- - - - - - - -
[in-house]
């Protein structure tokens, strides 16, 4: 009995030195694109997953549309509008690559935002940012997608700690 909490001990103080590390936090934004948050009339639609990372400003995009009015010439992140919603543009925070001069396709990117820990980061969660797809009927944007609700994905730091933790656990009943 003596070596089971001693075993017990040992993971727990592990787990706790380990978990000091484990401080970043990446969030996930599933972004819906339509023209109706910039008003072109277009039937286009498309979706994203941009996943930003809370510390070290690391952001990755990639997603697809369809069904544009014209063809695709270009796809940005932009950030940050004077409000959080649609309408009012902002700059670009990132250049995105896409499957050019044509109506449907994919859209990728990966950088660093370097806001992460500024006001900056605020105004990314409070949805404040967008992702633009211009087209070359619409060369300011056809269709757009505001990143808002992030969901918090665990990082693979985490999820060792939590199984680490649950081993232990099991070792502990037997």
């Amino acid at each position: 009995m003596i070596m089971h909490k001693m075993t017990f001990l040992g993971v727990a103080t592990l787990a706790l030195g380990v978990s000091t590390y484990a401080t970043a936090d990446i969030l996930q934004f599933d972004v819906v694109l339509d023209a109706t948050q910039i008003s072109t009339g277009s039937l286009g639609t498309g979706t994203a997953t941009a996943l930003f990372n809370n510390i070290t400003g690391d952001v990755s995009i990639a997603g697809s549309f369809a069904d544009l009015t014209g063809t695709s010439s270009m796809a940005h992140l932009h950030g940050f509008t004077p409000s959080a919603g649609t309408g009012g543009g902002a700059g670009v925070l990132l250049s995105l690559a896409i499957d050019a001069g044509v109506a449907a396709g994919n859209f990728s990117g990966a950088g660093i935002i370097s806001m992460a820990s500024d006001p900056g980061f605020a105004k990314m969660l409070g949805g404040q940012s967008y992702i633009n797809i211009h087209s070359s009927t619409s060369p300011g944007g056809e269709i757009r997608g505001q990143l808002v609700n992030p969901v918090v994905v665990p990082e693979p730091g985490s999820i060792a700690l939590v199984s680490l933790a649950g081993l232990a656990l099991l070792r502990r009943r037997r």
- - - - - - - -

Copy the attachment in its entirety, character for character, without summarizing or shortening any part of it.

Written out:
[in-house]
């Protein structure tokens, strides 16, 4: 009995030195694109997953549309509008690559935002940012997608700690 909490001990103080590390936090934004948050009339639609990372400003995009009015010439992140919603543009925070001069396709990117820990980061969660797809009927944007609700994905730091933790656990009943 003596070596089971001693075993017990040992993971727990592990787990706790380990978990000091484990401080970043990446969030996930599933972004819906339509023209109706910039008003072109277009039937286009498309979706994203941009996943930003809370510390070290690391952001990755990639997603697809369809069904544009014209063809695709270009796809940005932009950030940050004077409000959080649609309408009012902002700059670009990132250049995105896409499957050019044509109506449907994919859209990728990966950088660093370097806001992460500024006001900056605020105004990314409070949805404040967008992702633009211009087209070359619409060369300011056809269709757009505001990143808002992030969901918090665990990082693979985490999820060792939590199984680490649950081993232990099991070792502990037997």
């Amino acid at each position: 009995m003596i070596m089971h909490k001693m075993t017990f001990l040992g993971v727990a103080t592990l787990a706790l030195g380990v978990s000091t590390y484990a401080t970043a936090d990446i969030l996930q934004f599933d972004v819906v694109l339509d023209a109706t948050q910039i008003s072109t009339g277009s039937l286009g639609t498309g979706t994203a997953t941009a996943l930003f990372n809370n510390i070290t400003g690391d952001v990755s995009i990639a997603g697809s549309f369809a069904d544009l009015t014209g063809t695709s010439s270009m796809a940005h992140l932009h950030g940050f509008t004077p409000s959080a919603g649609t309408g009012g543009g902002a700059g670009v925070l990132l250049s995105l690559a896409i499957d050019a001069g044509v109506a449907a396709g994919n859209f990728s990117g990966a950088g660093i935002i370097s806001m992460a820990s500024d006001p900056g980061f605020a105004k990314m969660l409070g949805g404040q940012s967008y992702i633009n797809i211009h087209s070359s009927t619409s060369p300011g944007g056809e269709i757009r997608g505001q990143l808002v609700n992030p969901v918090v994905v665990p990082e693979p730091g985490s999820i060792a700690l939590v199984s680490l933790a649950g081993l232990a656990l099991l070792r502990r009943r037997r």